October is National Physical Therapy Month, which is recognized and celebrated by physical therapists throughout the country every year. The goal of the campaign is to increase awareness of the important role physical therapists play in reducing pain, improving mobility, and encouraging a healthy lifestyle in patients. In honor of this important month, we’d like to educate our readers on some of the most important characteristics of our practice.
Physical therapists are experts in the way the body moves. When patients come to us with an injury or painful condition, we carefully identify the source of the problem and then create an individualized program that targets the patient’s impairments and limitations. Through this process, we help patients experience reductions in pain and gradually regain their ability to move and function similarly to original levels.
Although more people are now becoming aware of the numerous benefits afforded by physical therapy, several mistaken beliefs about the practice persist. Therefore, in honor of National Physical Therapy Month, here are seven common myths and misconceptions about physical therapy and the truths behind them.
7 common myths about physical therapy
The value of physical therapy over surgery and opioids
- You need a referral to see a physical therapist: A recent survey found that 70% of people think a referral or prescription is required to be evaluated by a physical therapist. In fact, all 50 states and Washington, D.C. allow an evaluation without a referral under what’s called direct access to physical therapy.
- Physical therapy is painful: Physical therapists try to minimize your pain and discomfort—including chronic or long–term pain. They work within your pain threshold to help you heal, restoring your movement and function in the process. Although some pain will be part of the process, therapists will always work to keep this to a minimum.
- Physical therapy is only for injuries and accidents: Physical therapy can effectively treat a wide range of conditions, many of which may not be due to a specific incident. It is also strongly recommended to condition the body and prevent future injuries.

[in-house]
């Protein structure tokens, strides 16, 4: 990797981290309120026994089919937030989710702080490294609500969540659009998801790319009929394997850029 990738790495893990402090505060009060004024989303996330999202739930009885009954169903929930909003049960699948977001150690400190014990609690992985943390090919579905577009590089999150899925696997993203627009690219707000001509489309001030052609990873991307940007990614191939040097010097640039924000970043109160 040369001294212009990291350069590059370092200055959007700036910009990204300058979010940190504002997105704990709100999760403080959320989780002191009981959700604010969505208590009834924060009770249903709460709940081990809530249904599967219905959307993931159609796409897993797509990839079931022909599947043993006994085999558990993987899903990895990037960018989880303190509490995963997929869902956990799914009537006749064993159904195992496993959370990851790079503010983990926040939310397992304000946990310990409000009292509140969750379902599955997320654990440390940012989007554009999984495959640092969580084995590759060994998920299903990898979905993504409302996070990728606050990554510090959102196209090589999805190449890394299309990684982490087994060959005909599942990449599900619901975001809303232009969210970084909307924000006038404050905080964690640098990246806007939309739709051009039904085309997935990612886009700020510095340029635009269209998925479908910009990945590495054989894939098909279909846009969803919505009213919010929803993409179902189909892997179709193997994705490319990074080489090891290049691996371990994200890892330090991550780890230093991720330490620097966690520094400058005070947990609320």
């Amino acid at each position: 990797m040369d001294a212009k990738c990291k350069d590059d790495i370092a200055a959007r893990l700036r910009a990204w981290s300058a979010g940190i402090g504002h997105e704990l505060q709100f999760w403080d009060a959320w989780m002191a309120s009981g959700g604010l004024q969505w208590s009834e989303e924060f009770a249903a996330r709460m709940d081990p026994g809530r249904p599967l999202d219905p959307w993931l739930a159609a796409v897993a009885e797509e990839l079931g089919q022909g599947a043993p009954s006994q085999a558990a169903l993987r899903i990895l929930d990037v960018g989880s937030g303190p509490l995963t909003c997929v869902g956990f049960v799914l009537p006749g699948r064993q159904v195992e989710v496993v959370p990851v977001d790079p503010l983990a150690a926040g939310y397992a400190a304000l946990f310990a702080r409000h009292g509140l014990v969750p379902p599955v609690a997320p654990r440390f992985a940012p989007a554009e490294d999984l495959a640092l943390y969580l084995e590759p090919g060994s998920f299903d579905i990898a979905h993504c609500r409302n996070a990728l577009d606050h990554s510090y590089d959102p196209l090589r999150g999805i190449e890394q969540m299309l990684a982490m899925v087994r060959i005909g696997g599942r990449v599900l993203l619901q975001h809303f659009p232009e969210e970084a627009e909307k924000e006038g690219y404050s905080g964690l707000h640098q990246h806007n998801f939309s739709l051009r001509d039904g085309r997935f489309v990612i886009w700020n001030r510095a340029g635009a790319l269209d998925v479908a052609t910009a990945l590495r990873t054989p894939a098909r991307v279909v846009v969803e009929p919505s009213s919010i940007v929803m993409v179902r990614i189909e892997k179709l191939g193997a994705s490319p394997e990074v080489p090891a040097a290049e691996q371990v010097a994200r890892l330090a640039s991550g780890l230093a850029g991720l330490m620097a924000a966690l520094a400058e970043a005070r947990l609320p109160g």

- Any healthcare professional can perform physical therapy: Physical therapy can only be performed by a licensed physical therapist. Current physical therapists complete a three–year post–graduate degree program in which they earn a doctorate in physical therapy.
- Physical therapy isn't covered by insurance: Most insurance policies cover some amount of physical therapy, but beyond insurance coverage, physical therapy has proven to reduce costs by helping people avoid unnecessary imaging scans, surgery, and/or prescription drugs like opioids.
- Surgery is my only option: Numerous studies have shown that physical therapy can be just as effective as surgery, and that it may therefore serve as an alternative for many conditions, including degenerative disc disease and meniscus tears.
- I can do physical therapy myself: Although participation is key to a successful treatment plan, all patients need the expert care of a licensed physical therapist to guide them towards appropriate exercise and actions to address their problem.
Physical therapy is not a magical cure–all that will immediately fix any physical problem, but it does have a vast range of applications and is appropriate for most painful conditions. Other popular treatment options for pain like surgery, injections, and pain medications (like opioids) may be tempting due to the prospect of immediate relief; however, research frequently shows that physical therapy often leads to similar—or better—outcomes while also saving patients money and time.
For example, one study showed that physical therapy was just as effective as surgery in the midterm and long term for reducing pain and improving function and flexibility in patients with various tendon disorders. Similarly, another study found only minimal differences after five years between patients treated surgically compared to those who had physical therapy for ACL tears. Surgery has great value that can often lead to positive outcomes, and it may be necessary in certain situations, but it does come with some potential downsides that should be acknowledged. These include high costs, long recovery times, and risks associated with the procedure. Physical therapy, on the other hand, is universally regarded as an affordable, safe intervention with minimal to no affiliated risks.
Physical therapy can also help patients avoid taking pain medications like opioids, which are a significant problem in the country today due to alarmingly high rates of addiction, overdose, and death. One study of 454 patients with low back pain found that those who participated in physical therapy had a lower chance of being prescribed opioids in the following year, while another found that those who saw a physical therapist early were 33% less likely to use narcotic analgesics like opioids and 50% less likely to receive non–surgical invasive procedures than patients who did not.
The earlier a patient sees a physical therapist, the more likely they are to experience positive outcomes with lower overall healthcare costs. This is exemplified in another study in which 308 patients with neck pain were divided into different groups depending on when they consulted a physical therapist: early (within 14 days), delayed (15–90 days), or late (91–364 days). Results showed that early physical therapy was associated with an average savings of $2,172 on healthcare costs over one year compared to late physical therapy, as well as a lower risk for patients being prescribed opioids, having a spinal injection, or undergoing an imaging test.
In our next three posts this month, we’ll continue to honor National Physical Therapy Month by showing you how physical therapy can serve as an important treatment tool for jaw pain, headaches, and vertigo, some less commonly reported conditions.